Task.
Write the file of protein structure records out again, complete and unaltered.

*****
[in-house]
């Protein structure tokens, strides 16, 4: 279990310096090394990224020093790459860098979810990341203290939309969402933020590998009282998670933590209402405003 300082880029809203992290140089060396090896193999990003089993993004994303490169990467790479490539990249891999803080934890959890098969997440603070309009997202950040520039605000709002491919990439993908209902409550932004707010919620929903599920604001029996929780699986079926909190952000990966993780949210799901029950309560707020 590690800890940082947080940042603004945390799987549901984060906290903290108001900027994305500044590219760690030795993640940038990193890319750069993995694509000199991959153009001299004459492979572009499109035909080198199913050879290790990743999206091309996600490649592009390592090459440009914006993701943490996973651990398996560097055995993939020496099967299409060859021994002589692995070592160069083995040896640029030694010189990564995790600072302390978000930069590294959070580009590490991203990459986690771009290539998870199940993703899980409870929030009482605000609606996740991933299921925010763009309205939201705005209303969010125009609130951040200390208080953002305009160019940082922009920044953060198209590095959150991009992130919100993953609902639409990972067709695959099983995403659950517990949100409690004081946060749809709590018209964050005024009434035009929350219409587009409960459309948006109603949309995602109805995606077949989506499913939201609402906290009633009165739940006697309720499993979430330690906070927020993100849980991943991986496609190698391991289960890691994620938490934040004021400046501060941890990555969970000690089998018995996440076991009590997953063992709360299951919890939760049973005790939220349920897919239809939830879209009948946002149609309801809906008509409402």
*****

[in-house]
């Protein structure tokens, strides 16, 4: 279990310096090394990224020093790459860098979810990341203290939309969402933020590998009282998670933590209402405003 300082880029809203992290140089060396090896193999990003089993993004994303490169990467790479490539990249891999803080934890959890098969997440603070309009997202950040520039605000709002491919990439993908209902409550932004707010919620929903599920604001029996929780699986079926909190952000990966993780949210799901029950309560707020 590690800890940082947080940042603004945390799987549901984060906290903290108001900027994305500044590219760690030795993640940038990193890319750069993995694509000199991959153009001299004459492979572009499109035909080198199913050879290790990743999206091309996600490649592009390592090459440009914006993701943490996973651990398996560097055995993939020496099967299409060859021994002589692995070592160069083995040896640029030694010189990564995790600072302390978000930069590294959070580009590490991203990459986690771009290539998870199940993703899980409870929030009482605000609606996740991933299921925010763009309205939201705005209303969010125009609130951040200390208080953002305009160019940082922009920044953060198209590095959150991009992130919100993953609902639409990972067709695959099983995403659950517990949100409690004081946060749809709590018209964050005024009434035009929350219409587009409960459309948006109603949309995602109805995606077949989506499913939201609402906290009633009165739940006697309720499993979430330690906070927020993100849980991943991986496609190698391991289960890691994620938490934040004021400046501060941890990555969970000690089998018995996440076991009590997953063992709360299951919890939760049973005790939220349920897919239809939830879209009948946002149609309801809906008509409402």